Some trust in chariots and some in horses, but we trust in the name of the LORD our God.Psalm 20:7, NIV
In the reporting about Hurricane Ida and its devastating impacts, much of the conversation has centered around whether or not the reinforced levee system in New Orleans accomplished its objective and prevented the level of catastrophic flooding that occurred with Hurricane Katrina. By all accounts it did, but this success came at great cost; approximately $14.5 billion dollars. I imagine there are some who would argue this was a waste of tax- payer money, given that most of New Orleans is below sea-level. But I am more interested in whether or not reinforcing these levees was the right thing to do from a Christian perspective. Shouldn’t Christians save their money and trust God instead, since he has the power to send a storm in whatever direction he chooses? Does the decision to build the levees in the first place suggest New Orleans is not a very religious city?
Psalm 20, in its entirety, is, like most psalms, intended to be read in the context of communal worship. But this psalm was written for a very specific occasion, when the people were preparing to go to battle. In verse 7, the verse quoted above, the psalmist affirms the importance of trusting in God for victory, as opposed to trusting in horses and chariots, which were the most technologically advanced weaponry of that time period. But at no point does he say not to use horses and chariots if you’ve got them. Using horses and chariots in battle, and trusting in God, are not mutually exclusive. What the psalmist is most concerned about is who God’s people are counting on the most, and who will get the credit for their victory. It’s easier to see if you read the Psalm in a more literal translation. The NRSV, for example, reads like this, “Some take pride in chariots, and some in horses, but our pride is in the name of the Lord our God.” It’s even more clear in the NASB, “Some praise their chariots and some their horses, but we will praise the name of the Lord, our God.”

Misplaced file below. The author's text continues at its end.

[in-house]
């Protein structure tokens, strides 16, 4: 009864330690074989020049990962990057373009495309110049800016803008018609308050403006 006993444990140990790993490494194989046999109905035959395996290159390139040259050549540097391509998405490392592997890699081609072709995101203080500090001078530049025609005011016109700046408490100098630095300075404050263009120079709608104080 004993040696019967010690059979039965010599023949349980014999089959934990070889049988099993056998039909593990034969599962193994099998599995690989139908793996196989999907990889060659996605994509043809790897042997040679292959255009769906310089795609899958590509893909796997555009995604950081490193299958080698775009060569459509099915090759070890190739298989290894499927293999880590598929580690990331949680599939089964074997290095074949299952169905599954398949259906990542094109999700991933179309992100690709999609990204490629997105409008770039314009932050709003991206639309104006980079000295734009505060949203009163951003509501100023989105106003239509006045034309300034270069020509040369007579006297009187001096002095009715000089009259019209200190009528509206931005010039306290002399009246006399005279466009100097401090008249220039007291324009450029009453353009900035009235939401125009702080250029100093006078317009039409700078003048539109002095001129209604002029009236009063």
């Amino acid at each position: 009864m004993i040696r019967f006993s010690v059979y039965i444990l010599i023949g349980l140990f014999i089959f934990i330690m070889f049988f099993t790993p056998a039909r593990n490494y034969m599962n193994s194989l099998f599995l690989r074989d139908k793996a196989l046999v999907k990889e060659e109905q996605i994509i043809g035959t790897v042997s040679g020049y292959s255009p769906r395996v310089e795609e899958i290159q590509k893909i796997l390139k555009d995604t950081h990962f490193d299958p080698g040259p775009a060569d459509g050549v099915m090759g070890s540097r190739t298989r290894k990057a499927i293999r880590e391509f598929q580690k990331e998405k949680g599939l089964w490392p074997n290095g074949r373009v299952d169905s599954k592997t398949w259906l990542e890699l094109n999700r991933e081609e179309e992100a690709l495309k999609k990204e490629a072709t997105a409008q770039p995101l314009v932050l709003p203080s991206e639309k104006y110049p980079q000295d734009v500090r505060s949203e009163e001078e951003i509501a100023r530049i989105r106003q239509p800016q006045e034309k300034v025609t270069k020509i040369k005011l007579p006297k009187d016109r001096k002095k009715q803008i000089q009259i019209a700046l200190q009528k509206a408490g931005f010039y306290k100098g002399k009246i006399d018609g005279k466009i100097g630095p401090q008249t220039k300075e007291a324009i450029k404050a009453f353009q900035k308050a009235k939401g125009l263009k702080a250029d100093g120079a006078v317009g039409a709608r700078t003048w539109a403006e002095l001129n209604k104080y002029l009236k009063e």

Taking all available precautions does not preclude trust in God, so long as you don’t treat them as your Savior; that title belongs to God only. Trust God, but build levees if you are able.